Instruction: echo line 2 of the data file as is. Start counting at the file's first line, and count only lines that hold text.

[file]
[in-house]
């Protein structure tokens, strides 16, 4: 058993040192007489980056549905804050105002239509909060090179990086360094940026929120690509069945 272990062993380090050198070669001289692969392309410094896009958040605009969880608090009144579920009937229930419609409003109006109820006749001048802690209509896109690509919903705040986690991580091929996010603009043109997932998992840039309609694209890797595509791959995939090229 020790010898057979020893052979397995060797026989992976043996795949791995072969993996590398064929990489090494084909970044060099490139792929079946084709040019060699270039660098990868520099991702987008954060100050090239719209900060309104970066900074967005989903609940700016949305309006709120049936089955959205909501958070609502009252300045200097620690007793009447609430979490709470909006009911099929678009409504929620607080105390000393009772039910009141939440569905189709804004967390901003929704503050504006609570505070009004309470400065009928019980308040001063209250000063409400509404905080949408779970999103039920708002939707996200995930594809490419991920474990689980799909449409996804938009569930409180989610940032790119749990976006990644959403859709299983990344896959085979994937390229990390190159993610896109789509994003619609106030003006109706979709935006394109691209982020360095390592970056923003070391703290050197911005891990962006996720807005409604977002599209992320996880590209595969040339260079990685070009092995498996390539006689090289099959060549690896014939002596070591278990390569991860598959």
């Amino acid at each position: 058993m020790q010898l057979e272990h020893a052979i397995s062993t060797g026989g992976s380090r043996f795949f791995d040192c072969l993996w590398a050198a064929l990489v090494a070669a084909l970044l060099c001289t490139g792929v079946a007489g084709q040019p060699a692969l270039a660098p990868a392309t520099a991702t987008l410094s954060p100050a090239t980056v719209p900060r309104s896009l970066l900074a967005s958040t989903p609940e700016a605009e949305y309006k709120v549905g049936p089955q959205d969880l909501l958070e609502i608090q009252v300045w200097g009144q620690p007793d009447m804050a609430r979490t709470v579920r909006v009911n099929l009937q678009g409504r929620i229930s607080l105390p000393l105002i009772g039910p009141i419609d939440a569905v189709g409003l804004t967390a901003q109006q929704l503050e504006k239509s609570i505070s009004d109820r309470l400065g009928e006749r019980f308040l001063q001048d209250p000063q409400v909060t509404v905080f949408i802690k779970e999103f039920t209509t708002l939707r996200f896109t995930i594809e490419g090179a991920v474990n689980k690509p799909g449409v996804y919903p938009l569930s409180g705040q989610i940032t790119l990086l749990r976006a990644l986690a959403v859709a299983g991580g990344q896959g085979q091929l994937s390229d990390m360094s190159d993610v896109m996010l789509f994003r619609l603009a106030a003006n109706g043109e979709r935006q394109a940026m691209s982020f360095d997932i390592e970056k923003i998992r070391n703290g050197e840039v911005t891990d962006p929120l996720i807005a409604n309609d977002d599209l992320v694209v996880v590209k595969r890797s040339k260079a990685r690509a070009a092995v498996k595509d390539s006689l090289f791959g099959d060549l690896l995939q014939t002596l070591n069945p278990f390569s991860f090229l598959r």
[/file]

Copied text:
């Protein structure tokens, strides 16, 4: 058993040192007489980056549905804050105002239509909060090179990086360094940026929120690509069945 272990062993380090050198070669001289692969392309410094896009958040605009969880608090009144579920009937229930419609409003109006109820006749001048802690209509896109690509919903705040986690991580091929996010603009043109997932998992840039309609694209890797595509791959995939090229 020790010898057979020893052979397995060797026989992976043996795949791995072969993996590398064929990489090494084909970044060099490139792929079946084709040019060699270039660098990868520099991702987008954060100050090239719209900060309104970066900074967005989903609940700016949305309006709120049936089955959205909501958070609502009252300045200097620690007793009447609430979490709470909006009911099929678009409504929620607080105390000393009772039910009141939440569905189709804004967390901003929704503050504006609570505070009004309470400065009928019980308040001063209250000063409400509404905080949408779970999103039920708002939707996200995930594809490419991920474990689980799909449409996804938009569930409180989610940032790119749990976006990644959403859709299983990344896959085979994937390229990390190159993610896109789509994003619609106030003006109706979709935006394109691209982020360095390592970056923003070391703290050197911005891990962006996720807005409604977002599209992320996880590209595969040339260079990685070009092995498996390539006689090289099959060549690896014939002596070591278990390569991860598959």